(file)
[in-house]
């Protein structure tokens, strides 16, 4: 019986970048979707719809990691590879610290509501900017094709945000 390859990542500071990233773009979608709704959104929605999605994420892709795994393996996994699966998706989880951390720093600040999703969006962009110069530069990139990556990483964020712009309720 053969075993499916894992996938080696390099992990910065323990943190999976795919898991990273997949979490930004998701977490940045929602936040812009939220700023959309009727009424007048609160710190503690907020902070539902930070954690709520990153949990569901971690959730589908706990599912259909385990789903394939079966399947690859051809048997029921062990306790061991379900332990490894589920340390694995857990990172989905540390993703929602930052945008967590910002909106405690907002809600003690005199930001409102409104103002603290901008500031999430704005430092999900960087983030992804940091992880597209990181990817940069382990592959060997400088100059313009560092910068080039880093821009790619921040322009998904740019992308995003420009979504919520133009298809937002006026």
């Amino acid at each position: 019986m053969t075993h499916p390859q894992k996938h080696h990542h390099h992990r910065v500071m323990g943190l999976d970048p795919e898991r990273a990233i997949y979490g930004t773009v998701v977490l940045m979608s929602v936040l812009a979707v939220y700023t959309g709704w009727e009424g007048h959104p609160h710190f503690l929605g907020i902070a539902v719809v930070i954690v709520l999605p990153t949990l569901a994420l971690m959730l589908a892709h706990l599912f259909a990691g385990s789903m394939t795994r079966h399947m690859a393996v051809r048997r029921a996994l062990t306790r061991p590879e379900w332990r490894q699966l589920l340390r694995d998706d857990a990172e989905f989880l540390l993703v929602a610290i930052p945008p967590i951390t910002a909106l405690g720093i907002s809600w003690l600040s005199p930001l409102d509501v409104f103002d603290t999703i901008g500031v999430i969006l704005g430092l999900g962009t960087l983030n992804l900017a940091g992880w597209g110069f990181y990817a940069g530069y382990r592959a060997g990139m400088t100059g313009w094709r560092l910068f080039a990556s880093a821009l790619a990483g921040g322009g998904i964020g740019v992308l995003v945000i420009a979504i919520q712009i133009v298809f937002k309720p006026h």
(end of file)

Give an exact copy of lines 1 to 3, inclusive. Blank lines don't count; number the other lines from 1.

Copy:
[in-house]
């Protein structure tokens, strides 16, 4: 019986970048979707719809990691590879610290509501900017094709945000 390859990542500071990233773009979608709704959104929605999605994420892709795994393996996994699966998706989880951390720093600040999703969006962009110069530069990139990556990483964020712009309720 053969075993499916894992996938080696390099992990910065323990943190999976795919898991990273997949979490930004998701977490940045929602936040812009939220700023959309009727009424007048609160710190503690907020902070539902930070954690709520990153949990569901971690959730589908706990599912259909385990789903394939079966399947690859051809048997029921062990306790061991379900332990490894589920340390694995857990990172989905540390993703929602930052945008967590910002909106405690907002809600003690005199930001409102409104103002603290901008500031999430704005430092999900960087983030992804940091992880597209990181990817940069382990592959060997400088100059313009560092910068080039880093821009790619921040322009998904740019992308995003420009979504919520133009298809937002006026």
């Amino acid at each position: 019986m053969t075993h499916p390859q894992k996938h080696h990542h390099h992990r910065v500071m323990g943190l999976d970048p795919e898991r990273a990233i997949y979490g930004t773009v998701v977490l940045m979608s929602v936040l812009a979707v939220y700023t959309g709704w009727e009424g007048h959104p609160h710190f503690l929605g907020i902070a539902v719809v930070i954690v709520l999605p990153t949990l569901a994420l971690m959730l589908a892709h706990l599912f259909a990691g385990s789903m394939t795994r079966h399947m690859a393996v051809r048997r029921a996994l062990t306790r061991p590879e379900w332990r490894q699966l589920l340390r694995d998706d857990a990172e989905f989880l540390l993703v929602a610290i930052p945008p967590i951390t910002a909106l405690g720093i907002s809600w003690l600040s005199p930001l409102d509501v409104f103002d603290t999703i901008g500031v999430i969006l704005g430092l999900g962009t960087l983030n992804l900017a940091g992880w597209g110069f990181y990817a940069g530069y382990r592959a060997g990139m400088t100059g313009w094709r560092l910068f080039a990556s880093a821009l790619a990483g921040g322009g998904i964020g740019v992308l995003v945000i420009a979504i919520q712009i133009v298809f937002k309720p006026h």